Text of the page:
On the Fear of Writing :: Thoughts from SGA

*part of the "Thoughts from SGA" Blog series

Confession from an architecture student
On the fear of writing 
09.16.16

I’ve always found it difficult to write. Drawing, making, imagining… I can do with no hesitation, but pen to paper, keyboard to computer, and words to sentences…. Those types of skill escape me. There is a certain bravery associated with writing. A written work, be it a blog post or book (and anything in between) represents a person’s ideas. Those ideas are published into the world and welcome the opinions of readers. A person must be vulnerable enough to allow their words to be read and then discussed. Words are deeply personal. Even the way they are written is judged (think the expression: Its not what you are saying, but how you are saying it). Writing, with the exception of speaking, is the clearest and most literal of communication. Of course great poets, philosophers, and writers know how to use words in abstracted forms, but generally speaking, writing is literal.

It may come as no surprise to you that I am a visual thinker. Like many of us at the BAC, I pride myself on the communicative power of my drawings and diagrams, and take great pleasure in creating them. In school, we are taught to abstract our ideas and make them understandable. Through visual representation we can tell a tale of a project and speak (much to many of our delight) as little as possible. Let the drawings do the talking, don’t over explain, don’t be too simple, and always leave room for interpretation. Because of course, if a critique praises an idea which wasn’t particularly your intention, who hasn’t used a little reverse engineering to entertain their thoughts?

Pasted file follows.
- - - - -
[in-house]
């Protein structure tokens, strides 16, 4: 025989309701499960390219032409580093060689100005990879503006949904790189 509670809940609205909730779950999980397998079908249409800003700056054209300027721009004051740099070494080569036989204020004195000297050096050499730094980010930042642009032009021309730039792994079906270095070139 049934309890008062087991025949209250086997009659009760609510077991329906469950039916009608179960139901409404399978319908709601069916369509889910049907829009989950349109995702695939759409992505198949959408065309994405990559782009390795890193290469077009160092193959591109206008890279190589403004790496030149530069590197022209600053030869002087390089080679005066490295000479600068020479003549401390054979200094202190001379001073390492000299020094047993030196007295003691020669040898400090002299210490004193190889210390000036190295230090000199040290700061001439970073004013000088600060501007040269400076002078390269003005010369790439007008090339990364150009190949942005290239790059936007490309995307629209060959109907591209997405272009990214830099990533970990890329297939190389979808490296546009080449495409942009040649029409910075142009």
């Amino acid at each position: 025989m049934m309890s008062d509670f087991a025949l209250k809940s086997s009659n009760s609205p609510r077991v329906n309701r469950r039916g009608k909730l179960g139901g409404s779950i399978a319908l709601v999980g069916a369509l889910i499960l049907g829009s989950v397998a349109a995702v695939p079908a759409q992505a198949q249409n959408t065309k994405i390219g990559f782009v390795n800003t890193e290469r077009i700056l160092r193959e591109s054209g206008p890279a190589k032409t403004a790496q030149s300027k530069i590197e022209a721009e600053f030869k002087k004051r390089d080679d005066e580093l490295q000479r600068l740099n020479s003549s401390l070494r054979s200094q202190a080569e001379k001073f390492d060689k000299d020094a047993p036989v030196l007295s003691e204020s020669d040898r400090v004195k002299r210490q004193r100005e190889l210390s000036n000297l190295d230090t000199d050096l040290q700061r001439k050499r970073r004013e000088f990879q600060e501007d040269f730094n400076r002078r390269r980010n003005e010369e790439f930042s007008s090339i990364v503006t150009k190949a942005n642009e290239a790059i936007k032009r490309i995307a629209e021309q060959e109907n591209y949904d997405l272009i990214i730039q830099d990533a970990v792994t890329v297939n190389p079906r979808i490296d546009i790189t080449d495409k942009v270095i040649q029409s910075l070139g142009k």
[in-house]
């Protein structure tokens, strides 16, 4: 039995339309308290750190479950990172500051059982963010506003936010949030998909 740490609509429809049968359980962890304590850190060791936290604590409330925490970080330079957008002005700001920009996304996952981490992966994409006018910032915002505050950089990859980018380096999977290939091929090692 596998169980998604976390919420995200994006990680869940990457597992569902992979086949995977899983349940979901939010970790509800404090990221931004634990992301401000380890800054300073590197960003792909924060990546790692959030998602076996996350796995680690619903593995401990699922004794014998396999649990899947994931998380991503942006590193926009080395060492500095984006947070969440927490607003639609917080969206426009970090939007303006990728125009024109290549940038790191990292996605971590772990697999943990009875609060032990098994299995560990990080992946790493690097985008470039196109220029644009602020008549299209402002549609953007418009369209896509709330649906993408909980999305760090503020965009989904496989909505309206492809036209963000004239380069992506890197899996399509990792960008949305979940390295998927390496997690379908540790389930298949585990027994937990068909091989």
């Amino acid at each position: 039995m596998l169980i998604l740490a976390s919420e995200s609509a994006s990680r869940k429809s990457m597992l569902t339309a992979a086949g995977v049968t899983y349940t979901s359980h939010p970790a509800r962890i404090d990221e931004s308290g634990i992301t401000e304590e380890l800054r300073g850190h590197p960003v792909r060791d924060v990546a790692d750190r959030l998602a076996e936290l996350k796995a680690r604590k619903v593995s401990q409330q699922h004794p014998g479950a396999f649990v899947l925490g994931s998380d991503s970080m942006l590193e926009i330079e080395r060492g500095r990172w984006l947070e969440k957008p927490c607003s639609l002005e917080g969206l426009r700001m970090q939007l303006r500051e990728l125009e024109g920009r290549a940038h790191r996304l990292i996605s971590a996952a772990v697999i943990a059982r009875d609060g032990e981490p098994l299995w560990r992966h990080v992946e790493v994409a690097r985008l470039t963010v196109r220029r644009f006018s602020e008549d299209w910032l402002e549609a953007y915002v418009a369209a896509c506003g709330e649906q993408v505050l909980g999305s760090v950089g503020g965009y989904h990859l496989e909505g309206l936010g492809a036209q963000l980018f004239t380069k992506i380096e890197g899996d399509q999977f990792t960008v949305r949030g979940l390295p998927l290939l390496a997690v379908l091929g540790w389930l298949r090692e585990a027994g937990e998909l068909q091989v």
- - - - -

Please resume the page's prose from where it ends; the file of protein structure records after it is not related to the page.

Someone once told me that the best way to get noticed is to write. It seems counter-intuitive for architecture school, but maybe its not. No matter how clear a drawing or precise a diagram, these are still an abstraction of our intention. A sure fire way to be completely transparent is to write. I do believe transparency has its place in architecture, but if you want people to understand and remember what your ideas are, write them down.

Which is why I’m writing here and now. I love architecture and love thinking about architecture. If anything writing is a depository of thoughts on the subject; A place to store them, a place for them to be vulnerable and open to critique. I’m still uncomfortable with my ideas living here and open to the world, but I’ve decided to step outside my comfort-zone and let them be free from me. Just as I believe architecture is as alive as I am, I’m intrigued by the power of communicating architecture by writing.

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Nicole Pearson

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